Submitted by: My Insupen
Diabetes is a common term for several metabolic disorders in which blood glucose level increases due to the inadequate production of insulin in the Beta-cells of the pancreas. This leads to a condition where the body no longer produces insulin or uses the insulin produced in an ineffective manner. Insulin is a hormone needed to break down sugar and starch into simpler compounds. The cause of diabetes is attributed to both genetics and environmental factors such as obesity & lack of exercise that appear to play important roles.
Often referred to as diabetes mellitus, diabetes refers to a group of metabolic diseases in which the person has high blood glucose (blood sugar), either because insulin production is inadequate, or because the body’s cells do not respond properly to insulin, or both. Patients with high blood sugar will typically experience polyuria (frequent urination) which results in them experiencing extreme thirst (polydipsia) and hunger (polyphagia).
Diabetes (diabetes mellitus) is classified as a metabolic disorder. Metabolism refers to the way our body uses digested food for energy and growth. Most of what we eat is broken down into glucose. Glucose is a form of sugar present in the body and is the principal source of fuel for cellular activities.
Insulin is a hormone that is produced by the pancreas. After eating, the pancreas automatically releases an adequate quantity of insulin to move the glucose present in our blood into the cells. As soon as glucose enters the cells, blood-glucose level drops.
A person with diabetes has a condition in which the quantity of glucose in the blood is too elevated leading to hyperglycemia. This is because the body does not produce enough insulin, produces no insulin, or has cells that do not respond properly to the insulin produced by the pancreas. This excess blood glucose eventually passes out of the body in urine. Therefore, even with a sufficient amount of glucose, cells may not have access to it for their essential energy and growth requirements.
Why is it called diabetes mellitus?
Diabetes comes from Greek, and it means a “siphon”. Aretus the Cappadocian, a Greek physician during the second century A.D., named the condition diabainein. He described patients who were passing too much water (polyuria) – like a siphon. The word became “diabetes” from the English adoption of the Medieval Latin word diabetes.
In 1675, Thomas Willis added mellitus to the term, although it is commonly referred to simply as diabetes. Mel in Latin means “honey”; the urine and blood of people with diabetes has excess glucose, and glucose is sweet like honey. Diabetes mellitus literally means “siphoning off sweet water”.
In ancient China people observed that ants would be attracted to some people’s urine, because it was sweet. Thus, the term “Sweet Urine Disease” was coined.
Types of diabetes
There are three main types of diabetes:
Type 1 diabetes is an auto-immune disease where the body’s immune system attacks the insulin producing cells of the pancreas. People with type 1 diabetes cannot produce insulin and require lifelong insulin injections for survival. This condition mostly occurs in children and young adults. Type 1 diabetes is sometimes referred to as juvenile onset diabetes or insulin dependent diabetes.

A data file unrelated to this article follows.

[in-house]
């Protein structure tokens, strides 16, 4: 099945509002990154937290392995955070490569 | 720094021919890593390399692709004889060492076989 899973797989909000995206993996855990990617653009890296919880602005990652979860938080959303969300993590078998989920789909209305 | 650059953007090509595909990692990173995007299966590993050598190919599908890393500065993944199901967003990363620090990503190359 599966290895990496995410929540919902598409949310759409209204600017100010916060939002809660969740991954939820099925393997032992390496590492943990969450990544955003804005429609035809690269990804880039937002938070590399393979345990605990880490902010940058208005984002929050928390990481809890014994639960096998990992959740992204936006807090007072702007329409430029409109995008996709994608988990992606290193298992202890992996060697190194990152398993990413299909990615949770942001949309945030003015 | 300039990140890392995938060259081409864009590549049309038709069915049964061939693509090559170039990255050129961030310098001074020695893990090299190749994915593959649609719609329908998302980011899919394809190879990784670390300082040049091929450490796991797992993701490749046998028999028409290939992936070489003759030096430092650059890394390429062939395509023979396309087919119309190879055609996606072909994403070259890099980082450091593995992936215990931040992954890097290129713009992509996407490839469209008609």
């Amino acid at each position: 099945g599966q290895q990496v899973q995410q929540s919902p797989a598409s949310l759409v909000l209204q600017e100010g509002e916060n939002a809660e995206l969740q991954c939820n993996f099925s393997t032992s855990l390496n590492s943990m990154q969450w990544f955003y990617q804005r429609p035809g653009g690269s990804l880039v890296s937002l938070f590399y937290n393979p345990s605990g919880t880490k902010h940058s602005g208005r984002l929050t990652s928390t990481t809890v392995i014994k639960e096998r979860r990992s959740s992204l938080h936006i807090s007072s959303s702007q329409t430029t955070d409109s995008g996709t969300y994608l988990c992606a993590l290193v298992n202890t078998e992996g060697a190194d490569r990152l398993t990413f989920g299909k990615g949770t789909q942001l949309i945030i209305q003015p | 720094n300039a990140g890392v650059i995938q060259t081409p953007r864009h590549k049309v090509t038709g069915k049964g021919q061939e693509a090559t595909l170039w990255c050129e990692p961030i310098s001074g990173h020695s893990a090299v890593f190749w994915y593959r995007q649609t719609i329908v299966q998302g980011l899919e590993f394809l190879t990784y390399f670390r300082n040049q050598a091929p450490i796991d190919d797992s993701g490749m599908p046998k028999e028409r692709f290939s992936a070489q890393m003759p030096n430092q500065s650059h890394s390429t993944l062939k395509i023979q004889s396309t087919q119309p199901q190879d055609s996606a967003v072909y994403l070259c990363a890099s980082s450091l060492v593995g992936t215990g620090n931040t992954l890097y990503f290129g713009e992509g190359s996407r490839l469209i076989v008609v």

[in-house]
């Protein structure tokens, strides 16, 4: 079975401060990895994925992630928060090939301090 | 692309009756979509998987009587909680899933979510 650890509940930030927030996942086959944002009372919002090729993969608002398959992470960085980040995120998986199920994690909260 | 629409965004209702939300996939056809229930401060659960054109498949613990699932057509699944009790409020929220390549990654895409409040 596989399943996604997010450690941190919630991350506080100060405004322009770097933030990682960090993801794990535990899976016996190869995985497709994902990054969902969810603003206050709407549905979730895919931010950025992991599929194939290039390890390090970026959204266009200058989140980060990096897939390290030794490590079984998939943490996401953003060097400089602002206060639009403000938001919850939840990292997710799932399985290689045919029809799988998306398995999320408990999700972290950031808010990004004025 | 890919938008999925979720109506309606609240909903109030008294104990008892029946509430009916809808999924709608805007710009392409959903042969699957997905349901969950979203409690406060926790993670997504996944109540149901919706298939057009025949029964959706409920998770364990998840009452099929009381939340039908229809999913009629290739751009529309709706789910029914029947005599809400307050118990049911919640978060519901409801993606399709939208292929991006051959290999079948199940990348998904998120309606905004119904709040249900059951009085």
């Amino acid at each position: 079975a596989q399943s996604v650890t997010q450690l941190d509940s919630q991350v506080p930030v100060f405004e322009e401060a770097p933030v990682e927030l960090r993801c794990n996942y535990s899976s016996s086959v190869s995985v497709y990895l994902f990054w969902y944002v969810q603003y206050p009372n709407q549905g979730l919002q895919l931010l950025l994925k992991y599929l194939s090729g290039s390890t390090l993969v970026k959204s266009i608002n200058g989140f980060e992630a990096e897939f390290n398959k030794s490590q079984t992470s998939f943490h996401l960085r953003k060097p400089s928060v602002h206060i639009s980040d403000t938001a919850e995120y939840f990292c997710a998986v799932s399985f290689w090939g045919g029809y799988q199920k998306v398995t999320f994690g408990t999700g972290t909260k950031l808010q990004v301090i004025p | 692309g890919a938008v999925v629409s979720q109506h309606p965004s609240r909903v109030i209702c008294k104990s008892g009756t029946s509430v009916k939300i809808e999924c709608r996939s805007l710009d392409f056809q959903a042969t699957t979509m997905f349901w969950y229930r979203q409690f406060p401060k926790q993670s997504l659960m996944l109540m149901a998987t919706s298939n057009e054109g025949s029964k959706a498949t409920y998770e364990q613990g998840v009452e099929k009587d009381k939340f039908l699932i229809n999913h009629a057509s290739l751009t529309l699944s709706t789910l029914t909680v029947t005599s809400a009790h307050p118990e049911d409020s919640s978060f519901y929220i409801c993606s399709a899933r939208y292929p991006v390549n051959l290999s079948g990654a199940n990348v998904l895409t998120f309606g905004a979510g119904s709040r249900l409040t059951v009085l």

Type 2 diabetes is associated with hereditary factors and lifestyle risk factors including poor diet, insufficient physical activity and obesity. People with type 2 diabetes may be able to manage their condition through lifestyle changes; however, diabetes medications or insulin injections may also be required to control blood sugar levels.
Gestational diabetes occurs during pregnancy. This condition usually disappears once the baby is born. However, a history of gestational diabetes increases a woman’s risk of developing type 2 diabetes later in life. The condition may be managed through adopting healthy dietary and exercise habits, although diabetes medication, including insulin, may also be required to manage blood sugar levels.
Symptoms of diabetes:
Extreme thirst and/or hunge
Sores that are slow to heal, and
People with type 2 Diabetes may have no symptoms for nearly 5-7 years after high glucose levels develop. Even when there are no symptoms, they may experience vague symptoms like tiredness, muscle pain, headache, anxiety, etc.
Poor control of diabetes can lead to an increased risk of:
High blood pressure
Kidney and bladder failure
Foot and leg infections
Complications in pregnancy
Uncontrolled diabetes can lead to biochemical imbalances that can cause acute life-threatening events, such as diabetic ketoacidosis and hyperosmolar (nonketotic) coma.
INSUPen- Helping You Manage Diabetes With EASE
Gone are the days when diabetes took the zest out of life. Advanced research has resulted in better therapies and improved the quality of life for many diabetics globally. After years of rigorous research, Biocon along with Germanys leading Designer, Haselmeier GmbH has come out with a way to change Diabetes to Diabetease by launching the INSUPen.
With state-of-the-art technology and features that complement todays lifestyle, INSUPen helps manage Diabetes in an Efficient, Accurate, Safe and Economical way.
Why INSUPen is the most sought after Insulin Pen?
A breakthrough insulin delivery device with three unique firsts:
First German technology insulin pen offering the best user-friendly features
First to offer a choice of 3 colours
First to offer complimentary needles with every Refil
Comprehensive packaging ensures comfort all the way
Basal Analogue Refil in packs of threes and ones
Insulin Refil in packs of fives and ones
An affordable innovation:
Easy on pockets in the long run
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